Memory: Strangled academic dreams and a never ending nightmare

In the series titled The Memory Project, Free Press Kashmir aims to recreate the clampdown through people’s memories and document lived experiences of a people under siege. We also urge our readers to use the hashtag #TheMemoryProject on Twitter, to add to the conversation.


Get necessary supplies and medicines!!!
For at least one month…
Kashmir is going to be under strict curfew for a very long time.

A volley of texts startled me.

Another unending, unnerving curfew?

A siege, not just on the movement of people but the minds, hearts and dreams. A complete strangulation of the physical capabilities, and a lot of mental trauma.

Like students world-over, I was preparing for my future after graduation. I was in the process, ensuring compliance with all formalities to pursue my masters abroad. But there is a difference, I belong to Kashmir. Our connection with the world is a button in the hands of the Government of India.

Though I didn’t want to believe the ‘rumours’, adrenaline rushed through my veins, as if I was face to face with a ruthless predator. Could it be that my bachelors would extend to a fifth year?

“It is nothing but a rumour,” I tried to reassure myself. Even though uncertainty and Kashmiris are siblings, I had to maintain my sanity.

It wasn’t surprising, but I was anguished over the vanished signal bars on my phone the next morning.

What did it mean?

Unending loops of concertina wires covered the roads outside my house. As I peeped through the small gap between the gate and the wall to get an idea of the situation, anger oozed out of my heart, like it was pierced by the sharp ends of these wires, bleeding my existence.

Could it be that the government would abrogate Article 370 that was already downgraded? The hollow shell was all that was left.

Anticipating the reason for this move that sent us back to the Palaeolithic times, I went inside to check the only working source of information we had, the television. The local cable was shut, but satellite television was still working. I watched the law being discussed, the fate of Kashmir was decided as the whole population was put under a brutal siege. Kashmiris were deprived of the fundamental rights of freedom of expression. The air had turned suffocating, the chests of people feeling claustrophobic with hopelessness hammering the heart.

Desolation on the streets mimicked the hearts of people.

The bars of my anxiety were peaking, not just worrying about the fate of my motherland, but my plans of studying abroad too.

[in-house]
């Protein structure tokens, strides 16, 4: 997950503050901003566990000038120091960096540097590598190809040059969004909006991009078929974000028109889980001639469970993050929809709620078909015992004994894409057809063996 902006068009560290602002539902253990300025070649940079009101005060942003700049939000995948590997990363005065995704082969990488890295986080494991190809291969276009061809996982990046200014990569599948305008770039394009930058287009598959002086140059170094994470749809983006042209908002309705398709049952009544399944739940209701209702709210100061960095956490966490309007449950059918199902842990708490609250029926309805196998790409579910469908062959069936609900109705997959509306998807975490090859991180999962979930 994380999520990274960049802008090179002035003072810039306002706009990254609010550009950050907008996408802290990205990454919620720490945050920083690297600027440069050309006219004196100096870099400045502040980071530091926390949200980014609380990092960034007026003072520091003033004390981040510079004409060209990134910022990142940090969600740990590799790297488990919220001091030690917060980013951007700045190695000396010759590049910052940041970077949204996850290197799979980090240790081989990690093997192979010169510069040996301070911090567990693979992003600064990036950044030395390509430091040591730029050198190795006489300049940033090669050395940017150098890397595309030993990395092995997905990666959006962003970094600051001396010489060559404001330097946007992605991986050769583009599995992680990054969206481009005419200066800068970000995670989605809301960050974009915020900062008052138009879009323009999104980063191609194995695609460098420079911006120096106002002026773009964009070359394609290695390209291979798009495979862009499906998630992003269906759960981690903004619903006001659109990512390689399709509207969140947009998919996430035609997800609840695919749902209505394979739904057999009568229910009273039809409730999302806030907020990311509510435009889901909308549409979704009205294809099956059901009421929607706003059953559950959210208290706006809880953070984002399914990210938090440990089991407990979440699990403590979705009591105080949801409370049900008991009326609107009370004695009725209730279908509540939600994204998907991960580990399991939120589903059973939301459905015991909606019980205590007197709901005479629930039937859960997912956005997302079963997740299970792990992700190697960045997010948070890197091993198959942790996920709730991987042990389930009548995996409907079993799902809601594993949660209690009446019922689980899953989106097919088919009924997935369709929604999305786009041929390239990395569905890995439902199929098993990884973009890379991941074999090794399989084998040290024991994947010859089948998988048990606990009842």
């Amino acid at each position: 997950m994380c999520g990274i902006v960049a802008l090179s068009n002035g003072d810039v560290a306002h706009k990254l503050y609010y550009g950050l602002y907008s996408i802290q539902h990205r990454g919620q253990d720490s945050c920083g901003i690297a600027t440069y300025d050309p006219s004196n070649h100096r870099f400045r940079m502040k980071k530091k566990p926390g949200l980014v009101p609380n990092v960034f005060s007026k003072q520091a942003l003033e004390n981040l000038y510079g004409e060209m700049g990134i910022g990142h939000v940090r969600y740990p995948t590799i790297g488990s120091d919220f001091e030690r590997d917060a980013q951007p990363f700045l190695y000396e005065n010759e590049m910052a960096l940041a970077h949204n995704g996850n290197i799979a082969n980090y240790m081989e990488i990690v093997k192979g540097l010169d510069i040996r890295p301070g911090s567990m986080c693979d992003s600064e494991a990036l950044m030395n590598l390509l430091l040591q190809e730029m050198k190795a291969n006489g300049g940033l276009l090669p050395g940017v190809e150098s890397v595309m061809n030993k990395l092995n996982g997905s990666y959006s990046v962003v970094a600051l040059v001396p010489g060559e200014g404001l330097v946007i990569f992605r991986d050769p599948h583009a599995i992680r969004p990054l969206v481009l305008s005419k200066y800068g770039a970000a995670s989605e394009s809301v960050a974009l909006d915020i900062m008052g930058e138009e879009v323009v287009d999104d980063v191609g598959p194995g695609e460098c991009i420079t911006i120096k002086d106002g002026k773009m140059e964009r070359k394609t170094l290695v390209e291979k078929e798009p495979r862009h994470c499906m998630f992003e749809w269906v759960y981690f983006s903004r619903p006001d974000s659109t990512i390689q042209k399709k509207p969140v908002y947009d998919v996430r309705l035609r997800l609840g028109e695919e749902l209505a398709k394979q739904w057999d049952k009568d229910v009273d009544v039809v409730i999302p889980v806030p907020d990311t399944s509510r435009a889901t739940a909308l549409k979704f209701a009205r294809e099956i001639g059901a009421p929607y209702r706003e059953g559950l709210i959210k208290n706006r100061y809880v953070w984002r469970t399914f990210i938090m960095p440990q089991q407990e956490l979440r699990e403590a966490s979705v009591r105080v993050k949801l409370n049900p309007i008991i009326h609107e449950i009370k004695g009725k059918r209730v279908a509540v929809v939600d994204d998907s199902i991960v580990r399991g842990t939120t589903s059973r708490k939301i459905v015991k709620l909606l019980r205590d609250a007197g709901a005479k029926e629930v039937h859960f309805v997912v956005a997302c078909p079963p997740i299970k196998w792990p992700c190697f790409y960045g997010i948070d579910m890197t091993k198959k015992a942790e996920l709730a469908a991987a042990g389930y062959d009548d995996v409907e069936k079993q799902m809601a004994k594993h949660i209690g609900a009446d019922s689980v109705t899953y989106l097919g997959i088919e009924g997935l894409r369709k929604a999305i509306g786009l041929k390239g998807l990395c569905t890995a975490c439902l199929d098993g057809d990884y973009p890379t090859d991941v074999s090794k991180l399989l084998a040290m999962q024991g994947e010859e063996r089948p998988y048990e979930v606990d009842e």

Minutes passed like months, every passing second of the historic moments video taped in my mind.

I started having terrible nightmares. This didn’t seem real. But it was!

The move amidst a clampdown had left us alone, to let the anger seep into our veins, become a part of the blood essential to our being. One day having the world at your fingertips, playing the citizens of the global village, and being cut off the next.

While the pain of being robbed of our rights was depressing enough, my university offers came flashing in front of my eyes. I had received acceptance letters from universities in the United Kingdom, but I had two semesters pending at the Kashmir University. These semesters were supposed to be combined. But even after 4 years, I still had two exams pending because of the shutdown in 2016 when the whole academic year was trashed.

Since that lockdown in 2016, I couldn’t spend a day in peace.

The year when the walls of my room had turned monstrous, the air turned poisonous, and the bed became a hub of terrifying dreams. It had seized to exist as a comfortable place for me. I couldn’t let myself fall into the same situation again. I didn’t want to lose my mind again. But it was worse this time. I was probably going to lose the opportunity to go abroad for completing my education.

Amongst other compulsory documents, I had to have the transcripts by the month of December, to qualify for the January session. There was no way could I get the results of exams that weren’t yet announced. My degree was lingering on, for the fourth year now.

I visited the psychology department of Headwin Hospital, or Shri Maharaja Hari Singh as it is called now. A majority of the new patients during the lockdown were students, from different parts of the valley: Anxious about their future, in trauma.

Some students were worried about the incomplete syllabus and upcoming exams, some about the wastage of an academic year.

Uncertainty, loss of education, empty classrooms, no online access as the internet was still banned.

The hurdles to the intellectual growth of our generation were mounting. The government was directing schools, the parents were forced to pay the fees at most institutions, even as the schools were dysfunctional.

A lawyer acquaintance had to deregister his children from the school because he didn’t have money for the fees.

Hopelessness and despair, a feeling that had made home in the hearts of so many students was scraping me on the inside too.

But as a defence mechanism, I kept deceiving myself that the university had promised to complete our degree in 2019, no matter what happened.

As soon as some traffic started plying on the roads, I went to the university to enquire about the exams.

I was told by the officials that even they had no idea what the roadmap was. I left the university crying.

With no channel to vent out, I felt the rage gushing through me, and toxicity spreading. But there was nothing I could do, except wait. I had to wait. So I decided to seek refuge in my books. Something that would distract my mind from the deadly fumes that had filled up my room.

It seemed like a never-ending nightmare. This break in my education was slapped upon me by the government. These two years the Government of India owes me.


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